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  • Debi Stafford

Gardening is awesome!

Glen and I love to garden. Each year we expand our little garden a few more rows and dream big for the summer. And by July, we're usually chasing squirrels from the corn, handing out tomatoes and cucumbers to our neighbors, and looking forward to a fall frost to end all the sweaty work!

As our nation moved from rural to city and suburban living at the beginning of the 1900s, farming became less and less popular. Gardening was revived during World War II when President Roosevelt encouraged families to grow their Victory Gardens to help with the cause of the war. Then after the war brought all sorts of conveniences --processed cheese-like substances, TV dinners, and sliced bread that rarely molded! We got pasteurized dairy and egg products which reduced foodborne illnesses as well as denatured the enzymes, proteins, and probiotics of our foods. And when good ole McDonald's took off, there was no stopping the supply of food-like substances we now consume in America.

As a child, I helped (well, maybe complained a lot & helped a little) my parents and grandparents with summer gardens. I marveled at how good fresh-picked corn cooked in an iron skillet with some farm-fresh butter tasted. I loved the smell of onions being pulled from the ground and loved snapping beans with my Grannies on their front porches. As my grandparents and father passed away and I grew up, I forgot the joys of growing food.

When my Jess was around 2, we planted some broccoli in the back yard. She would ask if we could cut the "wittle twees." She would watch Sesame Street while dunking her freshly grown broccoli in MSG-laden ranch dressing -- at least I was trying! Then life happened and not much food was grown.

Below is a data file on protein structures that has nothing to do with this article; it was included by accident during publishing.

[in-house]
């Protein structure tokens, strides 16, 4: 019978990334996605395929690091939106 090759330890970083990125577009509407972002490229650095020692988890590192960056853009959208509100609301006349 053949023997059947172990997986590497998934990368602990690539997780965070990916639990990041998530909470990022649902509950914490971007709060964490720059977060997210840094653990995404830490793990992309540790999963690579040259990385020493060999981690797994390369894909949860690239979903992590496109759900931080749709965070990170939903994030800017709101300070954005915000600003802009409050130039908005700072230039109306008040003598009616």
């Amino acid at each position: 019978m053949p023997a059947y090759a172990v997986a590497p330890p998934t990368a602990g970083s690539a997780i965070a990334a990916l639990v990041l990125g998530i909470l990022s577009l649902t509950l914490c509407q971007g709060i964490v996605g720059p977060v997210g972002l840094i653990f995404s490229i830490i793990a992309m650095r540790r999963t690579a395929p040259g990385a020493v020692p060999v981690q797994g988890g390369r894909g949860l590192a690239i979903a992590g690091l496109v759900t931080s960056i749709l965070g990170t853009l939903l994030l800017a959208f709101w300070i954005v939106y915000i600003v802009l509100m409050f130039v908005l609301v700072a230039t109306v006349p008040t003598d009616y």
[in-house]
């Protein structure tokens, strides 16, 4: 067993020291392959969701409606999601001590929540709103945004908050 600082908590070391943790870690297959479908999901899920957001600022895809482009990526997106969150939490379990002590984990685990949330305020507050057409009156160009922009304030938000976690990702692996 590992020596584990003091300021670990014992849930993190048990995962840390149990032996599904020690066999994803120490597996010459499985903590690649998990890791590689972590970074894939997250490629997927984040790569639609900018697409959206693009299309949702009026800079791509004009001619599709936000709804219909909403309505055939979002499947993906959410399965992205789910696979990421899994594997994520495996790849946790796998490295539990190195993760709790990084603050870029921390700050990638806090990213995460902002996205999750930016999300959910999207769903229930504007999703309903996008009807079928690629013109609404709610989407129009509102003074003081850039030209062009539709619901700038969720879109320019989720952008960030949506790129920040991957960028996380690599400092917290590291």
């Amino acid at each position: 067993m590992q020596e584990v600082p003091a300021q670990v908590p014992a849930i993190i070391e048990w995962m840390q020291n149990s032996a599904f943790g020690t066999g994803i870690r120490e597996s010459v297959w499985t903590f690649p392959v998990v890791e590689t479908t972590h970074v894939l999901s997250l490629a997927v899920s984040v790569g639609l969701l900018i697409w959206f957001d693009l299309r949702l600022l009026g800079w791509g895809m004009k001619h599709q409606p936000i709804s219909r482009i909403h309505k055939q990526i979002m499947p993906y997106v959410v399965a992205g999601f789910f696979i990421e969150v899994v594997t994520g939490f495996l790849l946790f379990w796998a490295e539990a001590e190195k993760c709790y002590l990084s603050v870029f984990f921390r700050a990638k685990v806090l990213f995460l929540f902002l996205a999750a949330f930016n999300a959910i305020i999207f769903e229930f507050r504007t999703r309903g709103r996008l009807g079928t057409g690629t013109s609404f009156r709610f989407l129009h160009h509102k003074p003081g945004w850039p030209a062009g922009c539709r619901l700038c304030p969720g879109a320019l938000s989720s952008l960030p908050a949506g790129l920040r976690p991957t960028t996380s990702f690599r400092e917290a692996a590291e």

Now that the kids are grown, I'm rediscovering the joys of gardening. The empty store shelves around this time last year was a good reminder that we are only one crisis away from a serious food problem. Then what will we do? I mean, I need to lose a few pounds, but gross starvation isn't my preferred method!

I encourage everyone reading my blog to consider growing something. If you are in an apartment, a tomato or cucumber plant will grow easily in a pot. Green peppers are another easy one. Some berry varieties grow in pots, too. Growing food is an excellent science experiment -- that's what I call it when my growing goes awry, I was trying a new science experiment!

My suggestion is to look for non-GMO, organic seeds and plants. Non-GMO means there has been no laboratory splicing of the genetics of the plants, only natural pollination. Organic means there have been no pesticide chemicals used in the production of the seeds/plants. Seeds may be a little more difficult to come by, per this recent article from NPR:

If you need or want to learn more about gardening, here are some of my favorite links:

Happy gardening!

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